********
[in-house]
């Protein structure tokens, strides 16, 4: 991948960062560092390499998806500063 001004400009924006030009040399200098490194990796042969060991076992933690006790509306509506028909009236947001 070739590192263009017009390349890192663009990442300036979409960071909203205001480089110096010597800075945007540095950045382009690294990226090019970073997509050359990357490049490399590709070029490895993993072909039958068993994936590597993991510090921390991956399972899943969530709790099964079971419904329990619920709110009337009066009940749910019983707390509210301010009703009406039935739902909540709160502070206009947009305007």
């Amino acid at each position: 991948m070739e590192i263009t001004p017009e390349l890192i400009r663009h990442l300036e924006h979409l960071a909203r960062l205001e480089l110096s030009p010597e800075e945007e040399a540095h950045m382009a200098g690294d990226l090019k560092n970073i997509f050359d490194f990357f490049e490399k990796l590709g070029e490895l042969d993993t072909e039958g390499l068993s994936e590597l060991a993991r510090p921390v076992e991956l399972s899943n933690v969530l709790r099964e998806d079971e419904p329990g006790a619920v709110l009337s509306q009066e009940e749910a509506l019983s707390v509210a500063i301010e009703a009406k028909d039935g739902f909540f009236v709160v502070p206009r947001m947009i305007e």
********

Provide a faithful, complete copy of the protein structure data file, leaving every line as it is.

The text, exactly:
[in-house]
């Protein structure tokens, strides 16, 4: 991948960062560092390499998806500063 001004400009924006030009040399200098490194990796042969060991076992933690006790509306509506028909009236947001 070739590192263009017009390349890192663009990442300036979409960071909203205001480089110096010597800075945007540095950045382009690294990226090019970073997509050359990357490049490399590709070029490895993993072909039958068993994936590597993991510090921390991956399972899943969530709790099964079971419904329990619920709110009337009066009940749910019983707390509210301010009703009406039935739902909540709160502070206009947009305007």
């Amino acid at each position: 991948m070739e590192i263009t001004p017009e390349l890192i400009r663009h990442l300036e924006h979409l960071a909203r960062l205001e480089l110096s030009p010597e800075e945007e040399a540095h950045m382009a200098g690294d990226l090019k560092n970073i997509f050359d490194f990357f490049e490399k990796l590709g070029e490895l042969d993993t072909e039958g390499l068993s994936e590597l060991a993991r510090p921390v076992e991956l399972s899943n933690v969530l709790r099964e998806d079971e419904p329990g006790a619920v709110l009337s509306q009066e009940e749910a509506l019983s707390v509210a500063i301010e009703a009406k028909d039935g739902f909540f009236v709160v502070p206009r947001m947009i305007e």